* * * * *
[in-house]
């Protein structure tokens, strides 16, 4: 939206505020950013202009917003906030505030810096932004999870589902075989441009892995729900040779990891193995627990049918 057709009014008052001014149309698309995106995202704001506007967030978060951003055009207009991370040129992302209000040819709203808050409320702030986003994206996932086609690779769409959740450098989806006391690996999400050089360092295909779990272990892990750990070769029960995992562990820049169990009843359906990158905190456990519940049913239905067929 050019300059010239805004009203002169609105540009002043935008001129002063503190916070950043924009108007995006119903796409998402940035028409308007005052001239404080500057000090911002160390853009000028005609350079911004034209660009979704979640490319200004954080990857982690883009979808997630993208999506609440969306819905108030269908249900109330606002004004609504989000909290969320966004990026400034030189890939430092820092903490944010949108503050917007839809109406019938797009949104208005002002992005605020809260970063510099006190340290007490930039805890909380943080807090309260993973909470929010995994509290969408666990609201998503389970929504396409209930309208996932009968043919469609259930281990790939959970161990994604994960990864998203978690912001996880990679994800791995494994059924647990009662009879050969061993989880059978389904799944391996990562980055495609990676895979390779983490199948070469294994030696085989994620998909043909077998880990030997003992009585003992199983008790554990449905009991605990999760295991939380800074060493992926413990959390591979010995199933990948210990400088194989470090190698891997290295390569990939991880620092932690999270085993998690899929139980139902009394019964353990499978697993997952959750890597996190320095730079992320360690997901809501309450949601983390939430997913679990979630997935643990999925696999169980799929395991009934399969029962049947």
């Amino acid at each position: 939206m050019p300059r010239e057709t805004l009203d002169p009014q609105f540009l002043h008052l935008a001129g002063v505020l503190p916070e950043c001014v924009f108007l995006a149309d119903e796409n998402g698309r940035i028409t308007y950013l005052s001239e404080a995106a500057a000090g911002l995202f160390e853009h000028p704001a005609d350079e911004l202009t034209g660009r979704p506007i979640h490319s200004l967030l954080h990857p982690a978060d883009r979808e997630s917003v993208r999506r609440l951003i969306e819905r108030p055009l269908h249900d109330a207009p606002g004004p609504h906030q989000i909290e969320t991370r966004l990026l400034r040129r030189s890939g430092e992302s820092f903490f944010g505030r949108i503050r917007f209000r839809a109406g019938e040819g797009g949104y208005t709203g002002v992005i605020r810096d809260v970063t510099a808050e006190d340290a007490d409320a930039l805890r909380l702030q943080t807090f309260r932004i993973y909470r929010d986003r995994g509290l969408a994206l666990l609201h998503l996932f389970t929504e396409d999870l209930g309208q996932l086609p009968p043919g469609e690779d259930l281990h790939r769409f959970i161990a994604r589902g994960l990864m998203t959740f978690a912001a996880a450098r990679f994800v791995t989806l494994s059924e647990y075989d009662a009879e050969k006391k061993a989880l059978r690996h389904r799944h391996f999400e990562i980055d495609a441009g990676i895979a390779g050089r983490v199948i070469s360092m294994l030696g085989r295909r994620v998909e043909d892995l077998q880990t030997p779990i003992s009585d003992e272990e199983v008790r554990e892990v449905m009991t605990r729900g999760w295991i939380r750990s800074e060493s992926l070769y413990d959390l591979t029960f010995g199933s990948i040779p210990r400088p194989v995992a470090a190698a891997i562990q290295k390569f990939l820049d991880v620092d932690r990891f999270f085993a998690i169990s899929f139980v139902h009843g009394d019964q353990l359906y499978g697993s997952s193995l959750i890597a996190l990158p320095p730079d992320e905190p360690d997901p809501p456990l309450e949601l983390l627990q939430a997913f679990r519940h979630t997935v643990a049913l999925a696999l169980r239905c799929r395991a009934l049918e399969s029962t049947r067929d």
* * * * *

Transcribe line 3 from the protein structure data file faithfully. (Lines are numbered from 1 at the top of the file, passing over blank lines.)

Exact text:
């Amino acid at each position: 939206m050019p300059r010239e057709t805004l009203d002169p009014q609105f540009l002043h008052l935008a001129g002063v505020l503190p916070e950043c001014v924009f108007l995006a149309d119903e796409n998402g698309r940035i028409t308007y950013l005052s001239e404080a995106a500057a000090g911002l995202f160390e853009h000028p704001a005609d350079e911004l202009t034209g660009r979704p506007i979640h490319s200004l967030l954080h990857p982690a978060d883009r979808e997630s917003v993208r999506r609440l951003i969306e819905r108030p055009l269908h249900d109330a207009p606002g004004p609504h906030q989000i909290e969320t991370r966004l990026l400034r040129r030189s890939g430092e992302s820092f903490f944010g505030r949108i503050r917007f209000r839809a109406g019938e040819g797009g949104y208005t709203g002002v992005i605020r810096d809260v970063t510099a808050e006190d340290a007490d409320a930039l805890r909380l702030q943080t807090f309260r932004i993973y909470r929010d986003r995994g509290l969408a994206l666990l609201h998503l996932f389970t929504e396409d999870l209930g309208q996932l086609p009968p043919g469609e690779d259930l281990h790939r769409f959970i161990a994604r589902g994960l990864m998203t959740f978690a912001a996880a450098r990679f994800v791995t989806l494994s059924e647990y075989d009662a009879e050969k006391k061993a989880l059978r690996h389904r799944h391996f999400e990562i980055d495609a441009g990676i895979a390779g050089r983490v199948i070469s360092m294994l030696g085989r295909r994620v998909e043909d892995l077998q880990t030997p779990i003992s009585d003992e272990e199983v008790r554990e892990v449905m009991t605990r729900g999760w295991i939380r750990s800074e060493s992926l070769y413990d959390l591979t029960f010995g199933s990948i040779p210990r400088p194989v995992a470090a190698a891997i562990q290295k390569f990939l820049d991880v620092d932690r990891f999270f085993a998690i169990s899929f139980v139902h009843g009394d019964q353990l359906y499978g697993s997952s193995l959750i890597a996190l990158p320095p730079d992320e905190p360690d997901p809501p456990l309450e949601l983390l627990q939430a997913f679990r519940h979630t997935v643990a049913l999925a696999l169980r239905c799929r395991a009934l049918e399969s029962t049947r067929d």